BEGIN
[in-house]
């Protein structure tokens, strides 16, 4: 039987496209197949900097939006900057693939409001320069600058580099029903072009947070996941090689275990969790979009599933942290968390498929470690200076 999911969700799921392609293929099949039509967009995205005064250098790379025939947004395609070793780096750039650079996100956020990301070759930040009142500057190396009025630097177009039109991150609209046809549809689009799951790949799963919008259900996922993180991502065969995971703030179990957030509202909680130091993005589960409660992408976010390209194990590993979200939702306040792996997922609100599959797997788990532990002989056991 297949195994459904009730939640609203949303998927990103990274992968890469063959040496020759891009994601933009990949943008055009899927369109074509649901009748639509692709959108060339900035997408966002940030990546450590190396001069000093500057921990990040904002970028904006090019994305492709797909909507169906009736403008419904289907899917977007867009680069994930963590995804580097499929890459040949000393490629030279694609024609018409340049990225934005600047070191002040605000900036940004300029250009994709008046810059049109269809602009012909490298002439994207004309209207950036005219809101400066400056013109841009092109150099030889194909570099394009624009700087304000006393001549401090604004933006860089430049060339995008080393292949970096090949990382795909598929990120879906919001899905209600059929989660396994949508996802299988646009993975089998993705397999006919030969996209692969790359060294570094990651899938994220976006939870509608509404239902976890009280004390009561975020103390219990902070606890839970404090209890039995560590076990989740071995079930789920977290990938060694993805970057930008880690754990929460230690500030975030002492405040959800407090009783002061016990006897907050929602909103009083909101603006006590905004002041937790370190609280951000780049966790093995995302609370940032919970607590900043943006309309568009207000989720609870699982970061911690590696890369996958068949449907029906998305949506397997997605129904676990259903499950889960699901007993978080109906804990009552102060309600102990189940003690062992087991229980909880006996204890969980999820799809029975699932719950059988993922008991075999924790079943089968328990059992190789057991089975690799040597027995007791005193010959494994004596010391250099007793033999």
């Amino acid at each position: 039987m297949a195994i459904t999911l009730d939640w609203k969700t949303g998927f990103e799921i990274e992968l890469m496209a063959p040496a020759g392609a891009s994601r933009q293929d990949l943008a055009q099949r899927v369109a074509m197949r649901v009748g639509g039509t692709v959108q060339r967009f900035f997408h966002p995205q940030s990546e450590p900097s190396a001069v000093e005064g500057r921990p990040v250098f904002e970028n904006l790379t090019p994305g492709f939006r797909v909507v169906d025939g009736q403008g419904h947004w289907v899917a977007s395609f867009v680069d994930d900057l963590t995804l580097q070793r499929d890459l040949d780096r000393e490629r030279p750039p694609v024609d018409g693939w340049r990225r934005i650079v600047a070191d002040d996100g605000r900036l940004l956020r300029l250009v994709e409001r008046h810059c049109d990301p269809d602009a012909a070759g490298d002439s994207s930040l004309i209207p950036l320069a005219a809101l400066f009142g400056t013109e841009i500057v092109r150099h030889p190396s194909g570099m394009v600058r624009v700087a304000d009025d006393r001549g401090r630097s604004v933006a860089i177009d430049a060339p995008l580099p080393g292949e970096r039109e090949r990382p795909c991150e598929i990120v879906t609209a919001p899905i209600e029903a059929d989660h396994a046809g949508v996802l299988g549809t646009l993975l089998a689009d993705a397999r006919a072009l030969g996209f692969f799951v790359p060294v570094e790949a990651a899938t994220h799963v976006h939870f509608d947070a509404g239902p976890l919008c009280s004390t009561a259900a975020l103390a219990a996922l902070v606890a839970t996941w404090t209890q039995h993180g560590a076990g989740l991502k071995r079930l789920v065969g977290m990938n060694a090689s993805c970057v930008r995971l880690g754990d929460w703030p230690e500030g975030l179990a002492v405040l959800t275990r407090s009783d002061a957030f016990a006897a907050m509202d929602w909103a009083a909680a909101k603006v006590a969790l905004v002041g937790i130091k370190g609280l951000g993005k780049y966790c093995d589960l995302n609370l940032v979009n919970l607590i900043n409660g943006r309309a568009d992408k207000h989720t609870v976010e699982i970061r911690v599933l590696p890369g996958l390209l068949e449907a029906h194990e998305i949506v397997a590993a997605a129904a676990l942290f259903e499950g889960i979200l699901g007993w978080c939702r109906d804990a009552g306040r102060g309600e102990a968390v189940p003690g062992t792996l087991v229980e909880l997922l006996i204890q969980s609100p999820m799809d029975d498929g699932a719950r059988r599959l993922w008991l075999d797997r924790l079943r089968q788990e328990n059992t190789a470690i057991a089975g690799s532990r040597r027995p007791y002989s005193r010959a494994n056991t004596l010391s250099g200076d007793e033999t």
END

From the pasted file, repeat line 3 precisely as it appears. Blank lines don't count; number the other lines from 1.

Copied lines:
């Amino acid at each position: 039987m297949a195994i459904t999911l009730d939640w609203k969700t949303g998927f990103e799921i990274e992968l890469m496209a063959p040496a020759g392609a891009s994601r933009q293929d990949l943008a055009q099949r899927v369109a074509m197949r649901v009748g639509g039509t692709v959108q060339r967009f900035f997408h966002p995205q940030s990546e450590p900097s190396a001069v000093e005064g500057r921990p990040v250098f904002e970028n904006l790379t090019p994305g492709f939006r797909v909507v169906d025939g009736q403008g419904h947004w289907v899917a977007s395609f867009v680069d994930d900057l963590t995804l580097q070793r499929d890459l040949d780096r000393e490629r030279p750039p694609v024609d018409g693939w340049r990225r934005i650079v600047a070191d002040d996100g605000r900036l940004l956020r300029l250009v994709e409001r008046h810059c049109d990301p269809d602009a012909a070759g490298d002439s994207s930040l004309i209207p950036l320069a005219a809101l400066f009142g400056t013109e841009i500057v092109r150099h030889p190396s194909g570099m394009v600058r624009v700087a304000d009025d006393r001549g401090r630097s604004v933006a860089i177009d430049a060339p995008l580099p080393g292949e970096r039109e090949r990382p795909c991150e598929i990120v879906t609209a919001p899905i209600e029903a059929d989660h396994a046809g949508v996802l299988g549809t646009l993975l089998a689009d993705a397999r006919a072009l030969g996209f692969f799951v790359p060294v570094e790949a990651a899938t994220h799963v976006h939870f509608d947070a509404g239902p976890l919008c009280s004390t009561a259900a975020l103390a219990a996922l902070v606890a839970t996941w404090t209890q039995h993180g560590a076990g989740l991502k071995r079930l789920v065969g977290m990938n060694a090689s993805c970057v930008r995971l880690g754990d929460w703030p230690e500030g975030l179990a002492v405040l959800t275990r407090s009783d002061a957030f016990a006897a907050m509202d929602w909103a009083a909680a909101k603006v006590a969790l905004v002041g937790i130091k370190g609280l951000g993005k780049y966790c093995d589960l995302n609370l940032v979009n919970l607590i900043n409660g943006r309309a568009d992408k207000h989720t609870v976010e699982i970061r911690v599933l590696p890369g996958l390209l068949e449907a029906h194990e998305i949506v397997a590993a997605a129904a676990l942290f259903e499950g889960i979200l699901g007993w978080c939702r109906d804990a009552g306040r102060g309600e102990a968390v189940p003690g062992t792996l087991v229980e909880l997922l006996i204890q969980s609100p999820m799809d029975d498929g699932a719950r059988r599959l993922w008991l075999d797997r924790l079943r089968q788990e328990n059992t190789a470690i057991a089975g690799s532990r040597r027995p007791y002989s005193r010959a494994n056991t004596l010391s250099g200076d007793e033999t």